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El Paso Museum of Art
Current Exhibitions

Gaspar Enríquez:  Metaphors of El Barrio
January 26, 2014  – May 11, 2014
Woody and Gayle Hunt Family Gallery
   
Presented by
 

Gaspar Enriquez (American 1942 -   )
Tirando Tiempo (Doing Time), 1992
Acrylic on board, 48” x 36”
Collection of Joe Diaz

 
   

Gaspar Enriquez (American 1942 -   )
La Gabby in Red, 2012
Acrylic on board, 41” x 29”
Collection of Larry Mendez

 
 

Gaspar Enriquez (American 1942 -   )
Un Veterano Chingon, 2006
Acrylic on paper, 57” x 52” framed
Collection of Paul and Suzanna Dipp
 
After more than thirty years working as an artist Gaspar Enríquez is at last being recognized as one of El Paso’s most respected and hardest working artists. Gaspar Enríquez: Metaphors of El Barrio presented by CommUNITY en ACCIÓN presents artwork from throughout Enríquez’s career assembled from collections in El Paso, Texas and throughout the United States.
 
Enríquez is often identified as “the quintessential Chicano Texas artist,” although it would be correspondingly just as correct to describe him as an American, portrait painter who blends realism with contemporary popular culture.  Nevertheless, one could easily go down a list counting off the significant series of artworks and other accomplishments of Enríquez’s career: the wearable and the book-like metal objects of the La Familia series, the black and white full-figure portraits of the En la Esquina series, the artist portraits and metal heart icons of the Puro Corazon series, the publication of the twelve paintings of the Elegy on the Death of Cesar Chavez series. The list goes on but, does not even mention the artist’s involvement with numerous mural projects throughout El Paso, the years contributed as president of the Juntos Art Association or the three decades teaching art at Bowie High School.
 
Enríquez’s art has been continually admired, exhibited and collected because it is serious, real and confronts relevant issues. His subjects range from children to teenagers, from artists to everyday persons and typically depict persons from El Barrio, where the artist grew up. The slice of culture that Enríquez explores includes many details about the importance of traditions, family and identity in Mexican-American life. Integrating the iconography of youth culture, and Catholic and pre-Columbian religious simultaneously Enríquez subtly critiques/examines the bicultural, Chicano experience.
 
Even after retiring from teaching art Enríquez continues to balance numerous complex projects simultaneously. For example, for the last several years Enríquez has been deeply involved in the restoration of an ancient adobe building into studio spaces in the 400-year-old presidio of San Elizario in El Paso`s Mission Valley. And since 2012 Enríquez has been busy completing numerous sketches and several large portrait paintings as part of a commission for the new El Paso Baseball Stadium.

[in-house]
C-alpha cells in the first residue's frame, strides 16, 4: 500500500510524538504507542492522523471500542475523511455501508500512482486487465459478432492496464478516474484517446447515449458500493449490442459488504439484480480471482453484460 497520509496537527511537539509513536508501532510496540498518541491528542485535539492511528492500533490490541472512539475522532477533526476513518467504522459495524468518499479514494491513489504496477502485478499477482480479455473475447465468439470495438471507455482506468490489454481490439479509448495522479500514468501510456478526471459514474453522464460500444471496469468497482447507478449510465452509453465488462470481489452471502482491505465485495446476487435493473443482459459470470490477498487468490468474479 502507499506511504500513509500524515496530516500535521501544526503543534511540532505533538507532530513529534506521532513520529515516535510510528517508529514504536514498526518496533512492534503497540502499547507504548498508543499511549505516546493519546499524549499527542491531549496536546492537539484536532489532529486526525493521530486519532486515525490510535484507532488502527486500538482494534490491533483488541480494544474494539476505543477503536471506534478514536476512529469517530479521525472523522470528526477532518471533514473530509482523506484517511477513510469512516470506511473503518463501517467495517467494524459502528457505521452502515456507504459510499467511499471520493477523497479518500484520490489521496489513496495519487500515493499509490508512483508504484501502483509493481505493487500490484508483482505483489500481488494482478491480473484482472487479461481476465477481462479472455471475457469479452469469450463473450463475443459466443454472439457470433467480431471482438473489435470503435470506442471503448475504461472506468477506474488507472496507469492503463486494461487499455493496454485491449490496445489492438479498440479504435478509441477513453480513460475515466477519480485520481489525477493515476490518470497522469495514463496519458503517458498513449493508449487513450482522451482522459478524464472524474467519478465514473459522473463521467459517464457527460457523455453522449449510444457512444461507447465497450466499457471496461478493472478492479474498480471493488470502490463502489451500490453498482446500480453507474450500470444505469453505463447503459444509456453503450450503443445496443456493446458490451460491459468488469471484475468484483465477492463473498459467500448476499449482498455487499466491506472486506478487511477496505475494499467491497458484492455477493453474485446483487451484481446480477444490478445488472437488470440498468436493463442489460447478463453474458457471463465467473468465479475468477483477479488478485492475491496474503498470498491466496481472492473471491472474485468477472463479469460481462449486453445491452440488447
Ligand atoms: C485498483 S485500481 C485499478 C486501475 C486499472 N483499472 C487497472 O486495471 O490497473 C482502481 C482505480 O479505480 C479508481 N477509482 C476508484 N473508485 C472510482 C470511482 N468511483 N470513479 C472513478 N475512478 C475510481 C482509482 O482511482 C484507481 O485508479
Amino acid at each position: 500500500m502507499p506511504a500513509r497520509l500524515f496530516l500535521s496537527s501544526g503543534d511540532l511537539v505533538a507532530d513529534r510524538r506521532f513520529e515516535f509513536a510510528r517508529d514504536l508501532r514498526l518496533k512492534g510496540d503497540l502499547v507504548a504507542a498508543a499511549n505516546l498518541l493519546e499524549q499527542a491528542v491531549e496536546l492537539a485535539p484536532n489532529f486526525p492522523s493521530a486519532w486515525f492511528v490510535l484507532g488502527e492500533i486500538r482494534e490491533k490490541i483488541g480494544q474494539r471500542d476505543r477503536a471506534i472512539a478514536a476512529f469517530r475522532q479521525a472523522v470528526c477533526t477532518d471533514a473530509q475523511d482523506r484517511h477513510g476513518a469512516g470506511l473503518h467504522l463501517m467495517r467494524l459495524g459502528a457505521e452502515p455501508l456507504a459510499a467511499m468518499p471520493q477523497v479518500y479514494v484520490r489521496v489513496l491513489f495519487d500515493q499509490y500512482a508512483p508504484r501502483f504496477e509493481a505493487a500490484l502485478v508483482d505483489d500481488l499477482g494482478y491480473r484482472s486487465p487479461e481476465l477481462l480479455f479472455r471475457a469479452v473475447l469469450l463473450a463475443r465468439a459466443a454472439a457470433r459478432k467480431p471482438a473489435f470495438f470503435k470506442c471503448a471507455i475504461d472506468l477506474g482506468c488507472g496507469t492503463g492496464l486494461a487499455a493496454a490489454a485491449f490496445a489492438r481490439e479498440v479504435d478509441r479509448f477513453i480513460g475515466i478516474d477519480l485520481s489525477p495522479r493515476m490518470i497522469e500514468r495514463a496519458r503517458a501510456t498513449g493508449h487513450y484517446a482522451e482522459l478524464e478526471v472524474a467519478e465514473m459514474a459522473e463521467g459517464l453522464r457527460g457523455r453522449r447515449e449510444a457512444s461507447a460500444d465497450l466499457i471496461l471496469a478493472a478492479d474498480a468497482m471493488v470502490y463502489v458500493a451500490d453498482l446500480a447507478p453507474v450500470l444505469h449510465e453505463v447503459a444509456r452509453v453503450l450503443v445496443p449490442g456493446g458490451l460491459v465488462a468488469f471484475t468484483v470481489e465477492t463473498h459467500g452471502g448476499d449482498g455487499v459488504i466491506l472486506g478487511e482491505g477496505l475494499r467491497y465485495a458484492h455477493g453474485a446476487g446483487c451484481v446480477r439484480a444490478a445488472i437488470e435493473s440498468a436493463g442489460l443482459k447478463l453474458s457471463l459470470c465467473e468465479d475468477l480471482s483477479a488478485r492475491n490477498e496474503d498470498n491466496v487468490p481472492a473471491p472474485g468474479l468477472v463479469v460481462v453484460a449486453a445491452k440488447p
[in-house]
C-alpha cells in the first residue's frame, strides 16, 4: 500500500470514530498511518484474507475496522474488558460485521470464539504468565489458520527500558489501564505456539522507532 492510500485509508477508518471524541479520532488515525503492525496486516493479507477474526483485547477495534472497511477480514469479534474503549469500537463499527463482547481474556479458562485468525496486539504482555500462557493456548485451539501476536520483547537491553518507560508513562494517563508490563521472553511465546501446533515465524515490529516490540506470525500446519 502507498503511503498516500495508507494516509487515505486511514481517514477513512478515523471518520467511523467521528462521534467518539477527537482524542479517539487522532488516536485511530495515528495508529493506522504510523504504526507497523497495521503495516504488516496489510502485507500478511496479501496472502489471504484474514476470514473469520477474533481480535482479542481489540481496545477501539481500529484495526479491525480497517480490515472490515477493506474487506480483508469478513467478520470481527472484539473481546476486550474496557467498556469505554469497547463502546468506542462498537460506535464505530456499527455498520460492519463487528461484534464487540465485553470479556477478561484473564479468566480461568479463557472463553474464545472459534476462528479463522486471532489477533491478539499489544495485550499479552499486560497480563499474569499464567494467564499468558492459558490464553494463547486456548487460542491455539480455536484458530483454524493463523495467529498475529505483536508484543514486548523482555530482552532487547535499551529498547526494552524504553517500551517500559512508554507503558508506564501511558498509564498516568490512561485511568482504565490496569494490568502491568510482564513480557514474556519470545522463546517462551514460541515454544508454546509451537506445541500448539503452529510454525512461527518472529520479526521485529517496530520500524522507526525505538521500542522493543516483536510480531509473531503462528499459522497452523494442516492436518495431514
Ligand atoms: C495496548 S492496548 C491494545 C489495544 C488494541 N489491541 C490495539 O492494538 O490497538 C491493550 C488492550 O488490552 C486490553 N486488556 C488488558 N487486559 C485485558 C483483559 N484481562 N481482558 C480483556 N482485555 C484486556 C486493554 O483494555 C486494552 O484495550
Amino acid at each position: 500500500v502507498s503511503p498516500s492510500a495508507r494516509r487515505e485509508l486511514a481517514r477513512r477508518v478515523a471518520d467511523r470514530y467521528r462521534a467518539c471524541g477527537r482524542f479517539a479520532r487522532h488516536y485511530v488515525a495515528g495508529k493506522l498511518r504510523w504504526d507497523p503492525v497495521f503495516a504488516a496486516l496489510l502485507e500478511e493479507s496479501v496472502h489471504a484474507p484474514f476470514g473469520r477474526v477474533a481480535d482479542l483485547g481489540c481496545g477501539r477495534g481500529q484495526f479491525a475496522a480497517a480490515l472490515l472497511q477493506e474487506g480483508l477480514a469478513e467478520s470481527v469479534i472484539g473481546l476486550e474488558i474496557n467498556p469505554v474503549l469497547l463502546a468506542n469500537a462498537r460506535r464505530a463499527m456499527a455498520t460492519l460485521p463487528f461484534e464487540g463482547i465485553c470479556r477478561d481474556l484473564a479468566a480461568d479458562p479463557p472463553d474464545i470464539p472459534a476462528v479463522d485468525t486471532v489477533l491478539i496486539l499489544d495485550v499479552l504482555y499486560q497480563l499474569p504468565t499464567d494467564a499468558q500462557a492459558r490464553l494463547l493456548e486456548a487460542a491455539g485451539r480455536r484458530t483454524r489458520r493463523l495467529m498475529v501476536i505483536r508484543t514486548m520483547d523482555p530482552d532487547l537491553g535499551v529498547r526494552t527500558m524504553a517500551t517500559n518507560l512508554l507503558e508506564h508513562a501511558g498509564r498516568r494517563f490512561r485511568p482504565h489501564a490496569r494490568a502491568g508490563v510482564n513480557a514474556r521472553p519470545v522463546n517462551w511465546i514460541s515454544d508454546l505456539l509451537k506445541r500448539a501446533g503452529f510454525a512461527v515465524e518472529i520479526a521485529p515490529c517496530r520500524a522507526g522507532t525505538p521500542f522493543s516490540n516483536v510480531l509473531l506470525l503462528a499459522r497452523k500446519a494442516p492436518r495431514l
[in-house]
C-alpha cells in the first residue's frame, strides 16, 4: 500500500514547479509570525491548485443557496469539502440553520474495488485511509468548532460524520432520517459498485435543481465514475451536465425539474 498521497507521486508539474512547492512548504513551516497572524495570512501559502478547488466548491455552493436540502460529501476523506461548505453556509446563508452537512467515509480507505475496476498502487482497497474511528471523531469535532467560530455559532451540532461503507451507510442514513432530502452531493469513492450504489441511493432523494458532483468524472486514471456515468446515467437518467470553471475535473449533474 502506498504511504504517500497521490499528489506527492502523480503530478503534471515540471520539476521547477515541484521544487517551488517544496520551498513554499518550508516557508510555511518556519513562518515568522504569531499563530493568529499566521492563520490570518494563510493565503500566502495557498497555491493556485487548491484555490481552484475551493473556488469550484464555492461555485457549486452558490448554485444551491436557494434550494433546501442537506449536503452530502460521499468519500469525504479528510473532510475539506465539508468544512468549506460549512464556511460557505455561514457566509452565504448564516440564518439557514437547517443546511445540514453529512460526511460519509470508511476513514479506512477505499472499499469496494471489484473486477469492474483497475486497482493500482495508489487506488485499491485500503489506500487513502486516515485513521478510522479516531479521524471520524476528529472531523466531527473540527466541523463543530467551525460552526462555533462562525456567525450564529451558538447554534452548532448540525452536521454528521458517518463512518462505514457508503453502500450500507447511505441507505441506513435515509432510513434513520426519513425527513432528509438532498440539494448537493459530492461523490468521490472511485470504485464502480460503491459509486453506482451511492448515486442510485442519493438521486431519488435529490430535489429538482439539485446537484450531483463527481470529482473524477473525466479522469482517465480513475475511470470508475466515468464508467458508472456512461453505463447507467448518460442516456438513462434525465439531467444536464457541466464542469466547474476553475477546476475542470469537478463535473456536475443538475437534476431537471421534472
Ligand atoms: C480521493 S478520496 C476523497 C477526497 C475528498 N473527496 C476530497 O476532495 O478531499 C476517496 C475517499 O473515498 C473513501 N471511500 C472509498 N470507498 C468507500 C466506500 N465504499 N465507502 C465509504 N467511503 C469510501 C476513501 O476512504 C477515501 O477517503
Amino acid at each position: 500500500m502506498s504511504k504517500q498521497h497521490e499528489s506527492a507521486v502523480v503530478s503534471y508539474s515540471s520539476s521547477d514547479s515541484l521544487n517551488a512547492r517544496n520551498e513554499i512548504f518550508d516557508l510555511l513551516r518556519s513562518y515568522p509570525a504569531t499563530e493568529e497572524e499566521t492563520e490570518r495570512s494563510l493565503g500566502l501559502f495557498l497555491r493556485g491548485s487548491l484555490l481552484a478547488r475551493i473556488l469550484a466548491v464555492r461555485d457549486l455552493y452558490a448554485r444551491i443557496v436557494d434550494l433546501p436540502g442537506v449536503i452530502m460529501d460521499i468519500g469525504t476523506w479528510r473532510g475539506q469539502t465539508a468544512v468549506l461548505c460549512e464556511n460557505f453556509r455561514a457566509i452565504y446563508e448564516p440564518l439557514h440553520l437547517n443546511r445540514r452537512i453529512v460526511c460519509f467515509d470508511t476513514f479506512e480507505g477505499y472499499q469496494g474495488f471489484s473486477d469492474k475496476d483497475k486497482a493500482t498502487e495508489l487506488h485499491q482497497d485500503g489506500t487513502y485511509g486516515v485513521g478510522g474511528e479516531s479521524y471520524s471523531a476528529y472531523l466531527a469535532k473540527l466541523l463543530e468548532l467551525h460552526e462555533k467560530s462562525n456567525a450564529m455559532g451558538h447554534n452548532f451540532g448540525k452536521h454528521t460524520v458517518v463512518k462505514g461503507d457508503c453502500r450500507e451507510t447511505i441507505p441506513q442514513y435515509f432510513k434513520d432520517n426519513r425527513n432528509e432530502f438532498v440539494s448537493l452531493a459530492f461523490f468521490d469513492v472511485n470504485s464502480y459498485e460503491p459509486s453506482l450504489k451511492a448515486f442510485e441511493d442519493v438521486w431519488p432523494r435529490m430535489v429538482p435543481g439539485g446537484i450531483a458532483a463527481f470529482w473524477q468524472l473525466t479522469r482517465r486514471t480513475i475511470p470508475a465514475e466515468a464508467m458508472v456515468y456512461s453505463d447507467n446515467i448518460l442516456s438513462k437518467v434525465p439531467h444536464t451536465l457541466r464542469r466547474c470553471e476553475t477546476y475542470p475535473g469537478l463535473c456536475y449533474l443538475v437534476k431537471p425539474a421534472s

In addition to including over fifty paintings, prints and sculptures from 1983 - 2013 Gaspar Enríquez: Metaphors of El Barrio also includes a video interview with the artist and a book of the same title with texts by Constance Cortez, Ruben Cordova, Christian Gerstheimer, Benito Huerta and Lucy Lippard. Enríquez’s art has been included in many exhibitions throughout his career such as: CARA/ Chicano Art/Resistance and Affirmation 1965-1985, Chicano Visions: American Painters on the Verge, Arte Caliente: Works from the Joe Diaz Collection and Infinite Mirror: Images of American Identity.
 
Special Exhibition Ticketing
Non-member adults age 13+                                               $10
EPMA member adults, children age 12 and under                     FREE
Active Military personnel and their family with ID                     FREE
 
Tickets may be purchased upon arrival at the Museum Store during regular hours of operation.
 
[Click here] to see a short video of Gaspar Enríquez speaking about his art-making process.
 
 

 
Luis Jiménez: Native Son
February 9, 2014 – May 25, 2014
Peter and Margaret de Wetter Gallery
 
Luis Jiménez (American, 1940–2006)
Barfly – Statue of Liberty, 1969
Acrylic on fiberglass, 88” high
Gift of Suellen and Warren Haber
El Paso Museum of Art Collection
 
Complementing the museum’s concurrent retrospective devoted to Gaspar Enríquez, the smaller exhibition Luis Jiménez: Native Son features work from the permanent collection by an artist who served as an important role model to Enriquez. Significantly, both Enríquez and Jiménez before him served as significant mentors for a variety of Chicano artists in the region.